I am about to teach the memoir Night to my seniors and l have a shirt with this commandment written on it. I will wear it every day that we study this. I have included Darfur in that teaching each year for the last five years, but it never feels like enough. I would like to reproduce this post, with credit to you, and I would also like to talk to you about it, and see what we could do together now or in the future.
    You remind me of Howard Zinn, because what you say is the truth, and he was the epitome of one who acted on his every belief rather than allowing his comfort to dictate his life’s path.

  2. Cori Buraks says

    There is a strong anti-war sentiment to this post. By any chance, are you making references to the current war with Iraq? For one to claim he is “anti-war” is disingenuous. War is a necessary evil. Just think about what life would be like if the US refused to enter WW2? In some instances, war is the only way to achieve peace. If a nation is never willing to engage in war, it renders itself helpless to terrorists and imperialists. One who is unwilling to engage in war under any circumstances will never know peace. Although it sounds noble to preach about humanity, some cultures simply are not humane, and we cannot make them humane by playing “nice” with them and hoping they’ll just learn to like us and leave us alone.

  3. Scott says

    Thanks for your comments!

    Linda, I’m glad you’re thinking about it.

    Tiffany Wheller, that’s very commendable that you work with the genocide going on in Darfur. You are right that we need peace in our own lives.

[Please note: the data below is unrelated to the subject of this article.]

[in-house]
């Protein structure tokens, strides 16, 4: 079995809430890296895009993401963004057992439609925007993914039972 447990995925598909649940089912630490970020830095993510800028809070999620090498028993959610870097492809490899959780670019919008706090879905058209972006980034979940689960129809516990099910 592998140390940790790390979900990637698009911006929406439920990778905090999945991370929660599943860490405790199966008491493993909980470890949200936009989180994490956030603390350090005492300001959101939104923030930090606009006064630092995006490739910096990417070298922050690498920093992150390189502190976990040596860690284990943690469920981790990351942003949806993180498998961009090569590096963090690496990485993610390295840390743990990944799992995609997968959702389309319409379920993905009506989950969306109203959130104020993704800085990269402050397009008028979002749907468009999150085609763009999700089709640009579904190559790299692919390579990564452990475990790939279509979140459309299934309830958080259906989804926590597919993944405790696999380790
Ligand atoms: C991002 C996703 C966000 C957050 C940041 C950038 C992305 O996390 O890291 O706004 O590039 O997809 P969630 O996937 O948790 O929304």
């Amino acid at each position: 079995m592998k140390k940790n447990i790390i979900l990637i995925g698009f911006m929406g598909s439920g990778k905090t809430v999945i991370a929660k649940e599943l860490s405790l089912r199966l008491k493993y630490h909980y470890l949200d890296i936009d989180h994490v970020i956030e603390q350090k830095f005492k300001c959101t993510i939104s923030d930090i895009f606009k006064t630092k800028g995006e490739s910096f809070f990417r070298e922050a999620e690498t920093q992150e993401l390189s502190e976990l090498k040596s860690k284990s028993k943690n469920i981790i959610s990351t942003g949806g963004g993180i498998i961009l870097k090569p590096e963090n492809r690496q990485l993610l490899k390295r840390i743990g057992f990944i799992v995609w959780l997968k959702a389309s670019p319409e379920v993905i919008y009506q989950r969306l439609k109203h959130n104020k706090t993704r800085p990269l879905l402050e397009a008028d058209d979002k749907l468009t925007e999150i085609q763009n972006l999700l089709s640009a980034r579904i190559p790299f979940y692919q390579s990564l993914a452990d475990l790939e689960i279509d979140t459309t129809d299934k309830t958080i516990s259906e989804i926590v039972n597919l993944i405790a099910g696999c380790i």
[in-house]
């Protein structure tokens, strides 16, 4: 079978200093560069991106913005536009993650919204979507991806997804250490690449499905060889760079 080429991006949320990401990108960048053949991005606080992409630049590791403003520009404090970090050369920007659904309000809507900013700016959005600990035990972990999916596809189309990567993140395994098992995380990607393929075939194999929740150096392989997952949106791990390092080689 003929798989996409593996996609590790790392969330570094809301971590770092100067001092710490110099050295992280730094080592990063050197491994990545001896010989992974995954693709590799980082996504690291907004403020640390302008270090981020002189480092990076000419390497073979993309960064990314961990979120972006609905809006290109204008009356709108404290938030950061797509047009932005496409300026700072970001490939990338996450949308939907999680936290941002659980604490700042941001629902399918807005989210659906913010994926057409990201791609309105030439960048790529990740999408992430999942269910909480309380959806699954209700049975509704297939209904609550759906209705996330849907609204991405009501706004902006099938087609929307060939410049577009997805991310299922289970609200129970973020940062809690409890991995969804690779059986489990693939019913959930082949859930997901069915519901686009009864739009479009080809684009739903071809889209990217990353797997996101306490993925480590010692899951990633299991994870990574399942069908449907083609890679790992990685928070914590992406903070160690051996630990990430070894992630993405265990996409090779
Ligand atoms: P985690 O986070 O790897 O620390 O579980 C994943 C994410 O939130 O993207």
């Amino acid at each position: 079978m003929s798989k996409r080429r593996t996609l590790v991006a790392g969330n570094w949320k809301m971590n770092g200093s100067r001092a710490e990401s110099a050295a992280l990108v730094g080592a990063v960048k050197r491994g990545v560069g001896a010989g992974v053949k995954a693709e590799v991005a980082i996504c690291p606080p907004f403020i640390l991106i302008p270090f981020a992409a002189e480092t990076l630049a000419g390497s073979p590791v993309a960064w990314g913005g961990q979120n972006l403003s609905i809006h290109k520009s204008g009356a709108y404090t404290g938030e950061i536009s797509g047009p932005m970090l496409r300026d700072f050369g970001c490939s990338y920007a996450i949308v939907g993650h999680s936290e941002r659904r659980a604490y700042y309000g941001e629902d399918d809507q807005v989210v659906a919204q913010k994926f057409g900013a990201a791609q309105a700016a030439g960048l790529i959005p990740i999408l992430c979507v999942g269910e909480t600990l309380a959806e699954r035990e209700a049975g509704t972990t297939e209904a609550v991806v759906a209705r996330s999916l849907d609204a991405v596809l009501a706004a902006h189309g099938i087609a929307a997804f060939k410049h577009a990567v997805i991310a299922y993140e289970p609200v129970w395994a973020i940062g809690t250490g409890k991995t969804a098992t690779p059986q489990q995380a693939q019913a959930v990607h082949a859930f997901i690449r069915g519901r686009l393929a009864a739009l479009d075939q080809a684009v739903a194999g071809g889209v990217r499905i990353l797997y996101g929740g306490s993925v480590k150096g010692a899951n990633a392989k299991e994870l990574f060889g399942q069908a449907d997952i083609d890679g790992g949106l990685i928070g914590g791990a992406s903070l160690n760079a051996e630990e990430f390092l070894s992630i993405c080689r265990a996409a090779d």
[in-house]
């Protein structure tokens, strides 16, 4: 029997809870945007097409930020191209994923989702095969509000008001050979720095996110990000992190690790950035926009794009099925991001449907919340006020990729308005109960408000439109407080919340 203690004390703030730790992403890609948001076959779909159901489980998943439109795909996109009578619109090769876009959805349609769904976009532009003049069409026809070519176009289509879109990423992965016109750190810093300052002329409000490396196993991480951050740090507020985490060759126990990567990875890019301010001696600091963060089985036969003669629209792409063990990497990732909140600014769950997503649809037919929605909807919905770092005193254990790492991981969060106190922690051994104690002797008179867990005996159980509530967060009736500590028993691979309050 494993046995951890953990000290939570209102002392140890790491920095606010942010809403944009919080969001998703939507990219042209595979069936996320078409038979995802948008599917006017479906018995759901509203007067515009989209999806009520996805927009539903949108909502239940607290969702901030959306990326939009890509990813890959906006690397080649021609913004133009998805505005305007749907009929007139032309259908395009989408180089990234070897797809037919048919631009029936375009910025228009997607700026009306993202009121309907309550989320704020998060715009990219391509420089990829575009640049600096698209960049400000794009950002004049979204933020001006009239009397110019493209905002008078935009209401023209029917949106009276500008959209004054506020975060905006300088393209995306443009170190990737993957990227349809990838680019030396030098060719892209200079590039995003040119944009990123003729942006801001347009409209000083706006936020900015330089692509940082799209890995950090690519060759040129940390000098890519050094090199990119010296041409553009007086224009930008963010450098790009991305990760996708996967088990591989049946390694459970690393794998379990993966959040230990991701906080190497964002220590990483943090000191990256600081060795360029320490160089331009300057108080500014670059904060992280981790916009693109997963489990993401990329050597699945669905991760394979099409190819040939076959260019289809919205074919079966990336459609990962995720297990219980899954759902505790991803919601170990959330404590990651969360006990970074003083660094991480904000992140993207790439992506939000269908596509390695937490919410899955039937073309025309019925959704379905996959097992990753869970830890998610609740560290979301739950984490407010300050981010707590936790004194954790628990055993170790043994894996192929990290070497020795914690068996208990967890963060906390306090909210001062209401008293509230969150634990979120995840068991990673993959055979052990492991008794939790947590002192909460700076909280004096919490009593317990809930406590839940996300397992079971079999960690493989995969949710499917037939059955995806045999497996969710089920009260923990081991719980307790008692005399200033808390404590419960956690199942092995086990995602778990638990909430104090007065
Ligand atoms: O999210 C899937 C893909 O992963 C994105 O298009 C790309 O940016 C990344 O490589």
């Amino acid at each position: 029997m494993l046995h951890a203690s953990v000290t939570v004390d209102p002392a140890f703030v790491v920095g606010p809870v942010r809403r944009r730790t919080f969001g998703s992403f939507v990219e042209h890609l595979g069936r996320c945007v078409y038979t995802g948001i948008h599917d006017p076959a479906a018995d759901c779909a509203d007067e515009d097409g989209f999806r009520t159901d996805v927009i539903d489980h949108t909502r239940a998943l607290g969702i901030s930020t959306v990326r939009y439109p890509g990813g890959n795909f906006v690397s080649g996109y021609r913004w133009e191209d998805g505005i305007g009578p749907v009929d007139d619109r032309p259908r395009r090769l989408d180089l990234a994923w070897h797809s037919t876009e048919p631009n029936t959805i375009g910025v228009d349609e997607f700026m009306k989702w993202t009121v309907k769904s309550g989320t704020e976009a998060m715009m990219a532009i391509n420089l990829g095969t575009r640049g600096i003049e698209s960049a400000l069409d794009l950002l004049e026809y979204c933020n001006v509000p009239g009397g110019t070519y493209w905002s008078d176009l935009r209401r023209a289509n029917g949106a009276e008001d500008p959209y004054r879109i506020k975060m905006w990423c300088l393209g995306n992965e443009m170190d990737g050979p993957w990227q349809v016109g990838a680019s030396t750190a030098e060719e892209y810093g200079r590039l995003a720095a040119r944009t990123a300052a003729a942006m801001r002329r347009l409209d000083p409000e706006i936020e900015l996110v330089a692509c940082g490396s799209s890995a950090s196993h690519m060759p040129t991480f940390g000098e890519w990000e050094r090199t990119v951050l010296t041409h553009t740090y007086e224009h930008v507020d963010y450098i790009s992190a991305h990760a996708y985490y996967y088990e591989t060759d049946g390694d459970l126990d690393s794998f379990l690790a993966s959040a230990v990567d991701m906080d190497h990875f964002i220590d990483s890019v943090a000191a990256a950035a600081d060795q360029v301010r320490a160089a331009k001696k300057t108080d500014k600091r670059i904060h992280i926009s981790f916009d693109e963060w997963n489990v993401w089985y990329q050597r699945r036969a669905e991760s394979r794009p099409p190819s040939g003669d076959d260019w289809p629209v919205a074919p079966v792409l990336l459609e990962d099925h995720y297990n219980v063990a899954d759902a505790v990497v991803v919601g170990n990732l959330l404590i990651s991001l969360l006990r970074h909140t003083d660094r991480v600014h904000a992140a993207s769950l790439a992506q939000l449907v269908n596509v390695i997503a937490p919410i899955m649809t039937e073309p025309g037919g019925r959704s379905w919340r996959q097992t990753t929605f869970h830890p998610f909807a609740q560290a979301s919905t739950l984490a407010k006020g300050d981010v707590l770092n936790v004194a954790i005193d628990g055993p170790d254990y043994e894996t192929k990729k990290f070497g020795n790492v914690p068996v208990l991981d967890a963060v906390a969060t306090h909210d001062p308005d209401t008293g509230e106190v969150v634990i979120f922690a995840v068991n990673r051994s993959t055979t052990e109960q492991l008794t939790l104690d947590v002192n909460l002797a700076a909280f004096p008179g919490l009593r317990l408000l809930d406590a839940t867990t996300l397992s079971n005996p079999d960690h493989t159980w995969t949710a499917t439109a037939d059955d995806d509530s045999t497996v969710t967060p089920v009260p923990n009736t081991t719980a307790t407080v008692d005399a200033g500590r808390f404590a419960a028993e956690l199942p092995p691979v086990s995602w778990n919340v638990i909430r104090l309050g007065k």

4. Tiffany Wheeler says

    I am glad that you stated all that you did. I work the genocide going on in Darfur and I realize that the world does not react the same to atrocities as they would if it someone in their immediate lives. In fact most people do not respond at all and in America I think that we have become desensitized, immune and numb to what takes place around us. I think that remembering the 6 million is a huge step in the process not to allow it to happen again. If we are able to let go of the past we will not learn from our mistakes. We need peace within our own lives so that we are able to pass that on to others!

  5. Linda says

    All I can say is that your article made me think about the way i respond to the killing of people sometimes. I guess you focus so much on the issue that u forget the humans involved.

  6. marj aka thriver says

    I, myself, have been thinking (and blogging) a lot about humanity lately. Especially when it comes to the subject of child abuse. Thanks for your interest in the BLOG CARNIVAL AGAINST CHILD ABUSE.